The Fifteen Most Useless Internet Euphemisms

"We didn't attempt to silence Violet. We unpublished our own work." That's how the geek culture blog Boing Boing defended their decision to delete every post referring to sex writer Violet Blue for no given reason. The team's refusal to explain further turned this obscure event into a giant blog fight: because a couple of bloggers hid behind mealy-mouthed words instead of coming out firing all weapons, like proper Internet talk is supposed to go. Driven by the same old ass-covering impulse, anyone trying to make a buck uses bland business-speak online: "Restructuring" for mass layoffs, "brand advertising" for ads that no one clicks. Below are over a dozen such terms and their true definitions.

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  • The Fifteen Most Useless Internet EuphemismsUnpublished: Blacklisted. Made famous by Boing Boing, who insists that they didn't violate their standards of openness by hushing someone up.

  • Brand advertising: Bad clickthroughs. "We have a clickthrough rate of one in ten thousand, but we're more of a brand destination."

  • Influential: Unread. If a site isn't popular, it insists its small audience is made of "influentials" or "early adopters."

  • Update: Fix. On a blog or in a program, an update means something was broken.

  • Experimental: Failed. Everyone secretly hopes their projects take off, so they can say "Oh, it was just a fun little project!" More often, the project gets just the attention it deserved: none.

  • The Fifteen Most Useless Internet EuphemismsLong tail: Obscure. Because it's a book title, "long tail" has a cache that hides its actual meaning: things that get very little attention and only matter in aggregate.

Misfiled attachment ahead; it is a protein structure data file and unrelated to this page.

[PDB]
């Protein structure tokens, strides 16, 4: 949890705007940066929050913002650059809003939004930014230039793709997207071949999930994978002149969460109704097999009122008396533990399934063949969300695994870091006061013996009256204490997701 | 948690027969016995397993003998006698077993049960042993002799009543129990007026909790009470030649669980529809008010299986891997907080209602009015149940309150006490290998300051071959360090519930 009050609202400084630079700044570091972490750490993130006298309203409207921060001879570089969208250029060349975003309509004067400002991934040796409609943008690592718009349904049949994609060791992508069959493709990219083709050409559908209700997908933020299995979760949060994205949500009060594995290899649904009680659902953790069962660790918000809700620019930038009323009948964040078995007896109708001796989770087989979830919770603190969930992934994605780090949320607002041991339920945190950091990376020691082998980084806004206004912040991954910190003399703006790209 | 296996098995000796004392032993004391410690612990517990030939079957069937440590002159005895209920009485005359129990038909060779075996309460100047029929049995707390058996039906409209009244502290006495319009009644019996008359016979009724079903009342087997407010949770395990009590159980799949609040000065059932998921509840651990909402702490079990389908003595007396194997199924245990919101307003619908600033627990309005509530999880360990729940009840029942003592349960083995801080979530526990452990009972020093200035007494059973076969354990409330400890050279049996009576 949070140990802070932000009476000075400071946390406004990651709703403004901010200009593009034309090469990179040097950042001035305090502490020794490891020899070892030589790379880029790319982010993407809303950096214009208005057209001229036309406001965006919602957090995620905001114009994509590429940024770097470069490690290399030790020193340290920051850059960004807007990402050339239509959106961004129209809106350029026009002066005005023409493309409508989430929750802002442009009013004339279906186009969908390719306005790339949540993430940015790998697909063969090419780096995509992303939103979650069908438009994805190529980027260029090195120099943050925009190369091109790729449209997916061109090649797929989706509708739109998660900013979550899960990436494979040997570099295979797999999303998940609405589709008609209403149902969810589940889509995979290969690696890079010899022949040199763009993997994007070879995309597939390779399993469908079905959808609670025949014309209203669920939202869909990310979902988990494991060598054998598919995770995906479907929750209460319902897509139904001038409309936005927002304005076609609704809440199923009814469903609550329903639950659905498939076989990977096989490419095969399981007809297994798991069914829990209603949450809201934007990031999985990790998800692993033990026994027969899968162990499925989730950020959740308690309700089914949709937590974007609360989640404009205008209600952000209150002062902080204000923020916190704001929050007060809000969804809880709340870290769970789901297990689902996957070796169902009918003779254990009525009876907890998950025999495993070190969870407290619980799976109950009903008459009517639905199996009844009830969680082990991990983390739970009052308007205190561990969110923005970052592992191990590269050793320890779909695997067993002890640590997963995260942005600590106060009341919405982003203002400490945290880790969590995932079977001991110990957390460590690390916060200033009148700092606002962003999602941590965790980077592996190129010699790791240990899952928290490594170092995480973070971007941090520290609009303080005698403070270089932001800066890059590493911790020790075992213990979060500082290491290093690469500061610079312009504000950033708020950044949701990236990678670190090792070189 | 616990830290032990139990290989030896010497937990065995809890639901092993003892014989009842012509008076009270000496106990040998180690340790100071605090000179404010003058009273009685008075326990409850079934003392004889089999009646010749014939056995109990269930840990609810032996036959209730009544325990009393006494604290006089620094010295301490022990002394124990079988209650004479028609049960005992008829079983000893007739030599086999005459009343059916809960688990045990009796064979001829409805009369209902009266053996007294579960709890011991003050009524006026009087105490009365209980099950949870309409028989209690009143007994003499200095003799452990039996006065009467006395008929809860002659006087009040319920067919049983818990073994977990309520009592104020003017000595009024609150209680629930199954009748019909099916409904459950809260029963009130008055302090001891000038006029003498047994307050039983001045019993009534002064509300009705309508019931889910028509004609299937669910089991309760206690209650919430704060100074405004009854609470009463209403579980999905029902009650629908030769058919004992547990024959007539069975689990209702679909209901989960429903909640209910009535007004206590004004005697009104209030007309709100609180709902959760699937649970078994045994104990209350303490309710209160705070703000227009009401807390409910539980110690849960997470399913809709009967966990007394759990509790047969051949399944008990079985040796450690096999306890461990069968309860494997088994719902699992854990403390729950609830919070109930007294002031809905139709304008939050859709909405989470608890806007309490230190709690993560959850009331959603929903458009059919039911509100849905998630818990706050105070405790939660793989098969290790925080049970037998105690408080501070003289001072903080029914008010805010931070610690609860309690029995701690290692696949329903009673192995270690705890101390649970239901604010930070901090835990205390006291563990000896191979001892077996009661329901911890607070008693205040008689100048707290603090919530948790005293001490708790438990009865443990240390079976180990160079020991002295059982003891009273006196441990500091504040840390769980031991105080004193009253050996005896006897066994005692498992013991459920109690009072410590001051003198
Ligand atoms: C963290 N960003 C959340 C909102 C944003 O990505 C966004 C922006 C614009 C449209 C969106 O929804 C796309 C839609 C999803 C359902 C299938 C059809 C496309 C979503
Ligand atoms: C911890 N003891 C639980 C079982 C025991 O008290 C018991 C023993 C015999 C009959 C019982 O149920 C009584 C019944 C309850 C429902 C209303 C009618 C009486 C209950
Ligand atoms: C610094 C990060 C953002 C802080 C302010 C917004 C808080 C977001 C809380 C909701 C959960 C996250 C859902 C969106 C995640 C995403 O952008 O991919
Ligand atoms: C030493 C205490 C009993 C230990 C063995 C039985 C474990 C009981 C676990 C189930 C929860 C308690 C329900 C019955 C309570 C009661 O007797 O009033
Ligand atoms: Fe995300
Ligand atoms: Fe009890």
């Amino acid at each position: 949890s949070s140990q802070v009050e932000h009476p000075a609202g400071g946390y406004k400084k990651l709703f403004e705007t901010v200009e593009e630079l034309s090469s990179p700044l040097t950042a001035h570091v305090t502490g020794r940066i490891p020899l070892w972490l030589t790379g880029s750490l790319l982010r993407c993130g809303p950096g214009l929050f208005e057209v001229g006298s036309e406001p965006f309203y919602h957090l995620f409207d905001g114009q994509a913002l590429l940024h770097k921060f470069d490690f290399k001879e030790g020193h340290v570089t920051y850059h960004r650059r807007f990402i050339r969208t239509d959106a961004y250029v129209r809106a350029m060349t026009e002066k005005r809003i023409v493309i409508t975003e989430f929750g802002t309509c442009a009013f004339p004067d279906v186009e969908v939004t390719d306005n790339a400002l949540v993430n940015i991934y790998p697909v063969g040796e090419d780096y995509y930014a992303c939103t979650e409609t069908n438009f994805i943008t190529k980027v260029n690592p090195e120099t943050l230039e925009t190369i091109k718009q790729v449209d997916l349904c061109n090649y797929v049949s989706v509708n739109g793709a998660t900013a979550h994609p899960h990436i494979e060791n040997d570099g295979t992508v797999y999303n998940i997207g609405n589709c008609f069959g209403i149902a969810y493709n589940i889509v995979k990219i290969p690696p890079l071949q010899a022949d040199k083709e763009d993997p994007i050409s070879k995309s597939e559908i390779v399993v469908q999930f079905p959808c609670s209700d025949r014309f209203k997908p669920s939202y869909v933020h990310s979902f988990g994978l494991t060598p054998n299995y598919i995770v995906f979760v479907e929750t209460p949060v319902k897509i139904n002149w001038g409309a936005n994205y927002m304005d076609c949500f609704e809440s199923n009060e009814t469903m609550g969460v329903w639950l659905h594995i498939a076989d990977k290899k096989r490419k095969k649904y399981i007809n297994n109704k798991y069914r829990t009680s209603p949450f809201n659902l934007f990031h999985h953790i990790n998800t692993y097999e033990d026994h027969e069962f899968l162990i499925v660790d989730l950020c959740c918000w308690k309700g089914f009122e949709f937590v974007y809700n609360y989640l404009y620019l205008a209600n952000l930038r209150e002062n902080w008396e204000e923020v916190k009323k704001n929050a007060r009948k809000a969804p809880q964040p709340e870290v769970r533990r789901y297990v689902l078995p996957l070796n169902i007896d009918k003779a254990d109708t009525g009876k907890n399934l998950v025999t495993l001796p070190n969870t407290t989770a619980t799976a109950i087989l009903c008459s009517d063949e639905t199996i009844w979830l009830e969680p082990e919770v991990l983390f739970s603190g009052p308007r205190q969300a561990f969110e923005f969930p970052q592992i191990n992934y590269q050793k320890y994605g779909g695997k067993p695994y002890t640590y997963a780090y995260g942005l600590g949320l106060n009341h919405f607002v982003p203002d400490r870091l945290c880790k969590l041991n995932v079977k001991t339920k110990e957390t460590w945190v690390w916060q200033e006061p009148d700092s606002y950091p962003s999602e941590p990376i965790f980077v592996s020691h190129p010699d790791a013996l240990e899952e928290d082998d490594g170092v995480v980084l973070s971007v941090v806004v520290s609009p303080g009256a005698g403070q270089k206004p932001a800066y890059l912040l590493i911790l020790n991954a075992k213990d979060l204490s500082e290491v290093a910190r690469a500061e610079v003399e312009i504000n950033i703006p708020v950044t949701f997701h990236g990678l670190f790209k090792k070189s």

• The Fifteen Most Useless Internet EuphemismsStealth marketing: Hoax. "Viral campaigns" like the dubious ad for headsets that showed phones popping popcorn (a scientific impossibility) are just fraudulent hoaxes. Putting them on YouTube doesn't change that.

  • Platform: Vague idea. Instead of a useful tool, a tool for other people to make useful tools. Possibly a cash cow, but boring. (For a geekier set, a platform is for those too lazy to code; an API is for those too lazy to write a platform.)

  • Pile-on: Unanimous criticism we're ignoring. Used by Boing Boing to imply that the lucrative commercial six-person blog had no chance to defend themselves from the masses of powerful, uh, blog commenters.

  • Stepping up: Stepping down. Used when a CEO is pushed out and exiled to the board or made "president."

  • Beta: Broken. For some web services, "beta" is as regular as PMS until Google buys the company.

  • The Fifteen Most Useless Internet EuphemismsViral: Cheap. Of course, sometimes that's the kind of ad a brand deserves. Note which brand was faster to jump on viral videos: Not Coke, but Mentos.

  • Restructuring: Mass layoffs. Even shiftier than "downsizing."

  • User-generated: Quality-deprived. Or "can't afford an NBC deal." Except for a few impressive exceptions, user-generated content is a swamp not worth slogging through, which is why sites like YouTube set up a partner program for "better" producers.

  • The Fifteen Most Useless Internet EuphemismsContextual advertising: Bottom-of-the-barrel ads. What's left over after "brand advertising" and served with "user-generated" content.